why vim syntax highlighting breaks sometimes

Vim was my preferred text editor for nearly eighteen years, until I switched to aretext in 2021. I appreciated vim’s efficiency and ubiquity, the way I could rely on it regardless of what project I was working on or what machine I had ssh’d into. Like any software, however, vim reflects the time in which it was written. In many cases, vim optimizes for speed above all else, an approach that made sense given the limitations of late ’90s computers. Nowhere is this trade-off more apparent than in vim’s implementation of syntax highlighting.

Vim syntax highlighting first appeared in version 5, which was released in 1998. Syntax highlighting quirks have confused vim users ever since. A quick Internet search yields many bug reports, such as this rather plaintive Reddit post from 2015 ("[Vim] breaks the syntax highlighting. All the time. It’s unbearable…"). The Vim Tips Wiki has a full page titled simply “Fix syntax highlighting”.

With its typical candor, the vim user guide explains how syntax highlighting can go awry:

Vim doesn’t read the whole file to parse the text. It starts parsing wherever you are viewing the file. That saves a lot of time, but sometimes the colors are wrong. A simple fix is hitting CTRL-L. Or scroll back a bit and then forward again.

It is easy to confuse vim’s syntax highlighter, as shown in the screencast below:

When the user jumps to the last line, vim starts reparsing after the /* token, so it fails to recognize the end of the comment. In this case, the simple heuristic of reparsing around the current view produces an incorrect result.

Vim provides several knobs to control the “sync point” from which the syntax highlighter begins parsing. One can set the sync point to the beginning of the document using :syntax sync fromstart or from a fixed number of lines before the edited line using :syntax sync minlines={N}. This is often prohibitively slow for large documents, especially since the parser needs to rerun after every edit. Alternatively, the options ccomment and javaComment use heuristics specifically for C-style and Java-style comments, but this doesn’t solve the general case.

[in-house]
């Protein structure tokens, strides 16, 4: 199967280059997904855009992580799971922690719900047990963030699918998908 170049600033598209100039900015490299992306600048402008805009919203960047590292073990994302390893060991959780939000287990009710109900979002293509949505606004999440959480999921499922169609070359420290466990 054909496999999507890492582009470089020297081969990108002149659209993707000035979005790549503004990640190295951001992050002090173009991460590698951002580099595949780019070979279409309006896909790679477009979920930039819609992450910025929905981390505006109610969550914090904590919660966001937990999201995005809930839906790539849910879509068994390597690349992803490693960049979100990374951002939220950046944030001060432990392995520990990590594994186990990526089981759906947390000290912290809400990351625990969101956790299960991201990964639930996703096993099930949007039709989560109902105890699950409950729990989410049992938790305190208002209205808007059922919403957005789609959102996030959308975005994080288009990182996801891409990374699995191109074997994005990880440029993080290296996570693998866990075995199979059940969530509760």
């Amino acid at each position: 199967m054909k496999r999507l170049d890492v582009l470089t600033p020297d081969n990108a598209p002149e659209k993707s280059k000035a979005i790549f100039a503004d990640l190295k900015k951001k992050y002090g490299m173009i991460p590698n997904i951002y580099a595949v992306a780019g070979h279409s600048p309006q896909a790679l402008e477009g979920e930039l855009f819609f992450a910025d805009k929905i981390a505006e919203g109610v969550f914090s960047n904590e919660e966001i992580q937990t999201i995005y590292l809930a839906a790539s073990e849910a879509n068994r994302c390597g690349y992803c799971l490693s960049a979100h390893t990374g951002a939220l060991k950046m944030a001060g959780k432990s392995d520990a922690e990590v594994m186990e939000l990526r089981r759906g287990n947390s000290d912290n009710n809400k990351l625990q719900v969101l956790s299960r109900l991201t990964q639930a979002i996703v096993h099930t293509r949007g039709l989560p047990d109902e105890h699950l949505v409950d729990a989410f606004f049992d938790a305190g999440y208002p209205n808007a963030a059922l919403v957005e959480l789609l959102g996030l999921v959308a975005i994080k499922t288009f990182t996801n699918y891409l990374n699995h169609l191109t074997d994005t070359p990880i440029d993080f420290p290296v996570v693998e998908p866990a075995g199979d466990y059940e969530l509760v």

It is also possible to set the sync point based on a regular expression. We can see an example in the default Python syntax highlighting rules:

" Sync at the beginning of class, function, or method definition.
syn sync match pythonSync grouphere NONE "^\%(def\|class\)\s\+\h\w*\s*[(:]"

Such rules are easy to get wrong, either by missing edge cases or slowing down the editor. This isn’t theoretical: I’ve seen incorrect highlights from several of vim’s built-in syntax languages, including mainstream ones like JSON and Python.

Another anomaly can occur when highlighting a large document. After a timeout controlled by the redrawtime setting, vim will stop highlighting. The result is disorienting:

Vim stops highlighting a large JSON document after a timeout

Users have reported a few workarounds: increasing redrawtime, configuring a different regular expression engine using set re=1… or maybe it’s set re=0 according to someone else? Both of vim’s regular expression engines (backtracking and NFA-based) have worst-case exponential time complexity, so your mileage may vary.

So where do we go from here? The neovim developers are attempting to replace vim’s syntax highlighter with tree-sitter, a widely used incremental parsing library. Tree-sitter maintains a full parse tree for the document, using some clever algorithms from Tim Wagner’s PhD dissertation1 to update the tree as the document changes. When experimental support for tree-sitter was announced in neovim 0.5 last summer, the small part of the Internet that cares about this stuff nearly lost its mind. I haven’t tried it myself, though.

Aretext, the minimalist vim clone I have been working on, has its own approach for fast and accurate incremental syntax highlighting. More on that in a future post.

  1. Wagner, T. A. (1997). Practical algorithms for incremental software development environments. University of California, Berkeley. ↩︎